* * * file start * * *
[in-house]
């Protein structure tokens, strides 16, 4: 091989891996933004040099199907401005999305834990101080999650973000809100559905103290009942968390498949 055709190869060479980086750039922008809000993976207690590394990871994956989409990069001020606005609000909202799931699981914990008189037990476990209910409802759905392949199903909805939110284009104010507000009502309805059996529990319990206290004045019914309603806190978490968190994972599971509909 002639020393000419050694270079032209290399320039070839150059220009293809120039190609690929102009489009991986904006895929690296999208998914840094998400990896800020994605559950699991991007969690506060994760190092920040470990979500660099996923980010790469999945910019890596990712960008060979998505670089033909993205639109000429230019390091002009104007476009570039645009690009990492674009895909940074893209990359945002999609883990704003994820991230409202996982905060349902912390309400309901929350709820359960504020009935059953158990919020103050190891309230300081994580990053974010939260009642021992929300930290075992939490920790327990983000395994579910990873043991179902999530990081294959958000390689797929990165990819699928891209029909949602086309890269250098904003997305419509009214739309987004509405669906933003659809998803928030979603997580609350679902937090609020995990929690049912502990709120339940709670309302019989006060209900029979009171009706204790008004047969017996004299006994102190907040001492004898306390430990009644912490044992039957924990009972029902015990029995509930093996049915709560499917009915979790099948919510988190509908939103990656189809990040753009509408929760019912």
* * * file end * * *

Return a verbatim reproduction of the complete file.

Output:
[in-house]
């Protein structure tokens, strides 16, 4: 091989891996933004040099199907401005999305834990101080999650973000809100559905103290009942968390498949 055709190869060479980086750039922008809000993976207690590394990871994956989409990069001020606005609000909202799931699981914990008189037990476990209910409802759905392949199903909805939110284009104010507000009502309805059996529990319990206290004045019914309603806190978490968190994972599971509909 002639020393000419050694270079032209290399320039070839150059220009293809120039190609690929102009489009991986904006895929690296999208998914840094998400990896800020994605559950699991991007969690506060994760190092920040470990979500660099996923980010790469999945910019890596990712960008060979998505670089033909993205639109000429230019390091002009104007476009570039645009690009990492674009895909940074893209990359945002999609883990704003994820991230409202996982905060349902912390309400309901929350709820359960504020009935059953158990919020103050190891309230300081994580990053974010939260009642021992929300930290075992939490920790327990983000395994579910990873043991179902999530990081294959958000390689797929990165990819699928891209029909949602086309890269250098904003997305419509009214739309987004509405669906933003659809998803928030979603997580609350679902937090609020995990929690049912502990709120339940709670309302019989006060209900029979009171009706204790008004047969017996004299006994102190907040001492004898306390430990009644912490044992039957924990009972029902015990029995509930093996049915709560499917009915979790099948919510988190509908939103990656189809990040753009509408929760019912």